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Casey Anthony and American Justice

I don’t know whether or not Casey Anthony killed her young daughter or, if so, how she did it or her intent or state of mind in doing it. Unless you’re Casey Anthony or one of a few possible accomplices, you don’t know those things either.

What we do know is that after a month-and-a-half long trial and more than 10 hours of deliberation, a Florida jury of 12 men and women unanimously found reasonable doubt as to Anthony’s guilt of the specific charge: That she intentionally, and with premeditation, murdered Caylee Anthony.

The punditry’s response to the verdict has been lightning fast, but far from unanimous — some believe that Casey Anthony got away with murder, others feel that “justice was done” because the jury rightly rejected the prosecution’s incredibly weak case. I dissent from both conclusions.

I do agree that the prosecution gave the jury no grounds on which to convict — “Casey Anthony is a bad person and her daughter is dead” do not first degree murder prove — but justice remains absent from the scene.

Anthony has already spent nearly three years in prison. So much for a “speedy public trial.” She stands convicted on four counts of “providing false information to a law enforcement officer.” Those counts provide for up to four years in prison as punishment, and were probably thrown in specifically to protect the prosecution against liability for having held her for so long prior to trial, knowing that it had no substantial case on the murder charge. She gets “time served,” the prosecutors get immunity for abducting her and stealing three years of her life.

Why was she held for so long? Probably so that the prosecutors could attempt to bully her into a “plea bargain.” The dirty little secret of America’s “justice” system is that more than 90% of charges are “settled” this way. The defendant pleads guilty to a lesser charge and/or receives a lighter punishment (and avoids the risks of going to trial), the prosecutor notches up another law’n’order resume bullet point (and avoids the risks of going to trial, and the judge works in an extra round of golf instead of putting on that hot black robe and pretending to pay attention.

If you believe that more than 90% of those accused of crimes are guilty of said crimes, this probably sounds like a pretty good way of doing things to you. And you’re probably holding a crack pipe in your hands at this very moment.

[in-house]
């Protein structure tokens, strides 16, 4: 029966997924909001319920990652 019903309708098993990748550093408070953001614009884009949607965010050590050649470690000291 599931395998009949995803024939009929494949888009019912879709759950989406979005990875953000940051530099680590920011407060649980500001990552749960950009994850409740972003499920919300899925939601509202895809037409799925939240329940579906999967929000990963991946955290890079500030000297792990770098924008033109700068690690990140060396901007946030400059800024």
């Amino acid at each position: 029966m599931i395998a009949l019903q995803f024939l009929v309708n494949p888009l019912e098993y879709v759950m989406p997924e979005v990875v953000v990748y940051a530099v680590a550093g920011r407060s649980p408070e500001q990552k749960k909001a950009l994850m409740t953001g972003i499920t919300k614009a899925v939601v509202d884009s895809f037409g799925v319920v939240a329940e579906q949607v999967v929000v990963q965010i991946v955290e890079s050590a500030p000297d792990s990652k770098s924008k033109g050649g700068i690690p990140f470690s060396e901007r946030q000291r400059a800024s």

The state is the last institution to which any sane person would entrust the duty of meting out justice. The financial and political incentives of government all militate against objectivity and toward bringing as many victims as possible into “the system” and keeping them there for as long as possible. “Tough on crime” is a springboard to political power; “soft on crime” is a steel-jawed trap for aspiring politicians.

Guilt versus innocence? What weight do they carry when placed opposite the prison construction lobby and the police and “corrections” unions, who stand ready to weigh in with money and endorsements for any politician whose line is “more arrests, more convictions, more jails” … or to come down like a ton of bricks on any candidate who suggests, however mildly, that more than two million prisoners and nearly one in every thirty Americans under “correctional supervision” may be overdoing it just a tad?

The Casey Anthony verdict is a faint candle flame in a growing darkness — the darkness of political government, an institution fit only for the eradication of freedom’s light.

Thomas L. Knapp is Senior News Analyst at the Center for a Stateless Society.

 

 

 

 

 

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Thomas L. Knapp is director and senior news analyst at the William Lloyd Garrison Center for Libertarian Advocacy Journalism (thegarrisoncenter.org). He lives and works in north central Florida.

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